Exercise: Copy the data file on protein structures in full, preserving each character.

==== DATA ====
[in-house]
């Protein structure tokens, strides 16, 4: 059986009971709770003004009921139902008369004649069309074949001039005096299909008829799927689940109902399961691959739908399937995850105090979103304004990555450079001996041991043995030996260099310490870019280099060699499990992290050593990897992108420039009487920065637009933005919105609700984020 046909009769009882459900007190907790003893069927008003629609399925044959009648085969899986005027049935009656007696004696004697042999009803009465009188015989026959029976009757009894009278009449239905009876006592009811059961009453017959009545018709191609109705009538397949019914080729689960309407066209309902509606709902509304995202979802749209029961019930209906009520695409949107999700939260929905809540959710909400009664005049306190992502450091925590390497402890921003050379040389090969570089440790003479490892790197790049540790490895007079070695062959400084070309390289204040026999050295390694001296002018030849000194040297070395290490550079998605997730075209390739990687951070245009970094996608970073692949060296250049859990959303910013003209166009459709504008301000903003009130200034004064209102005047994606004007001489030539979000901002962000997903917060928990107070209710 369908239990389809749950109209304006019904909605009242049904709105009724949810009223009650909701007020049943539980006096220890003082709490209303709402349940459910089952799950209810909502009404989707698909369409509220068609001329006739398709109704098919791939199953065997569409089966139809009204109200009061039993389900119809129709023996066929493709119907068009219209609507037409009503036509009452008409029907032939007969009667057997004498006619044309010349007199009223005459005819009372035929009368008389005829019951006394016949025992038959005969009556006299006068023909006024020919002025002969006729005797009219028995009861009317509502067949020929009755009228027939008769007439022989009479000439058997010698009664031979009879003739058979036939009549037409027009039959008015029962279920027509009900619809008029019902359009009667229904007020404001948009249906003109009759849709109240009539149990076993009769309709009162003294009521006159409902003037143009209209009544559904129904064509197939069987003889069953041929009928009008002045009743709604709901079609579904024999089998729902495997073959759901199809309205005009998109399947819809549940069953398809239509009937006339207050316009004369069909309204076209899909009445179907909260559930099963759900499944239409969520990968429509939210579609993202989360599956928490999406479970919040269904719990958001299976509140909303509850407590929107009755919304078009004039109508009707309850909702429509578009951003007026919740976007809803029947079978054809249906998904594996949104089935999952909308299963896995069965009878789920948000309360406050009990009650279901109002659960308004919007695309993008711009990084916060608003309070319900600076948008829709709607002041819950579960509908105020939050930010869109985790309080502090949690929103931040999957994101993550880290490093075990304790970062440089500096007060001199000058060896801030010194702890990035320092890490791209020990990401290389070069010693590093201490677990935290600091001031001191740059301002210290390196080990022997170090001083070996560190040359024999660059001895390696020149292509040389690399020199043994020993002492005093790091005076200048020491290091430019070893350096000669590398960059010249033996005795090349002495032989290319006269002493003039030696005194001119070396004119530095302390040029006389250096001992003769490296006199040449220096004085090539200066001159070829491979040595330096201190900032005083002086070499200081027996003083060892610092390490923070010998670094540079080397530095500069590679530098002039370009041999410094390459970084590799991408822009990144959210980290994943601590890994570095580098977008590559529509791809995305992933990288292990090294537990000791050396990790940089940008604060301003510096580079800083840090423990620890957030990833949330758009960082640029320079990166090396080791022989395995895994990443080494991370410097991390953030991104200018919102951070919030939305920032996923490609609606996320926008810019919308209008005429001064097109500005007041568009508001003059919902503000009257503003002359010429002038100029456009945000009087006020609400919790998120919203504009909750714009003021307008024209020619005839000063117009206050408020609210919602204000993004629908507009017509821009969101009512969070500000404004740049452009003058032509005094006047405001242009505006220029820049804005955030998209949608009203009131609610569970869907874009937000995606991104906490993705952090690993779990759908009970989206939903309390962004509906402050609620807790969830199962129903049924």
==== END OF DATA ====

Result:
[in-house]
């Protein structure tokens, strides 16, 4: 059986009971709770003004009921139902008369004649069309074949001039005096299909008829799927689940109902399961691959739908399937995850105090979103304004990555450079001996041991043995030996260099310490870019280099060699499990992290050593990897992108420039009487920065637009933005919105609700984020 046909009769009882459900007190907790003893069927008003629609399925044959009648085969899986005027049935009656007696004696004697042999009803009465009188015989026959029976009757009894009278009449239905009876006592009811059961009453017959009545018709191609109705009538397949019914080729689960309407066209309902509606709902509304995202979802749209029961019930209906009520695409949107999700939260929905809540959710909400009664005049306190992502450091925590390497402890921003050379040389090969570089440790003479490892790197790049540790490895007079070695062959400084070309390289204040026999050295390694001296002018030849000194040297070395290490550079998605997730075209390739990687951070245009970094996608970073692949060296250049859990959303910013003209166009459709504008301000903003009130200034004064209102005047994606004007001489030539979000901002962000997903917060928990107070209710 369908239990389809749950109209304006019904909605009242049904709105009724949810009223009650909701007020049943539980006096220890003082709490209303709402349940459910089952799950209810909502009404989707698909369409509220068609001329006739398709109704098919791939199953065997569409089966139809009204109200009061039993389900119809129709023996066929493709119907068009219209609507037409009503036509009452008409029907032939007969009667057997004498006619044309010349007199009223005459005819009372035929009368008389005829019951006394016949025992038959005969009556006299006068023909006024020919002025002969006729005797009219028995009861009317509502067949020929009755009228027939008769007439022989009479000439058997010698009664031979009879003739058979036939009549037409027009039959008015029962279920027509009900619809008029019902359009009667229904007020404001948009249906003109009759849709109240009539149990076993009769309709009162003294009521006159409902003037143009209209009544559904129904064509197939069987003889069953041929009928009008002045009743709604709901079609579904024999089998729902495997073959759901199809309205005009998109399947819809549940069953398809239509009937006339207050316009004369069909309204076209899909009445179907909260559930099963759900499944239409969520990968429509939210579609993202989360599956928490999406479970919040269904719990958001299976509140909303509850407590929107009755919304078009004039109508009707309850909702429509578009951003007026919740976007809803029947079978054809249906998904594996949104089935999952909308299963896995069965009878789920948000309360406050009990009650279901109002659960308004919007695309993008711009990084916060608003309070319900600076948008829709709607002041819950579960509908105020939050930010869109985790309080502090949690929103931040999957994101993550880290490093075990304790970062440089500096007060001199000058060896801030010194702890990035320092890490791209020990990401290389070069010693590093201490677990935290600091001031001191740059301002210290390196080990022997170090001083070996560190040359024999660059001895390696020149292509040389690399020199043994020993002492005093790091005076200048020491290091430019070893350096000669590398960059010249033996005795090349002495032989290319006269002493003039030696005194001119070396004119530095302390040029006389250096001992003769490296006199040449220096004085090539200066001159070829491979040595330096201190900032005083002086070499200081027996003083060892610092390490923070010998670094540079080397530095500069590679530098002039370009041999410094390459970084590799991408822009990144959210980290994943601590890994570095580098977008590559529509791809995305992933990288292990090294537990000791050396990790940089940008604060301003510096580079800083840090423990620890957030990833949330758009960082640029320079990166090396080791022989395995895994990443080494991370410097991390953030991104200018919102951070919030939305920032996923490609609606996320926008810019919308209008005429001064097109500005007041568009508001003059919902503000009257503003002359010429002038100029456009945000009087006020609400919790998120919203504009909750714009003021307008024209020619005839000063117009206050408020609210919602204000993004629908507009017509821009969101009512969070500000404004740049452009003058032509005094006047405001242009505006220029820049804005955030998209949608009203009131609610569970869907874009937000995606991104906490993705952090690993779990759908009970989206939903309390962004509906402050609620807790969830199962129903049924």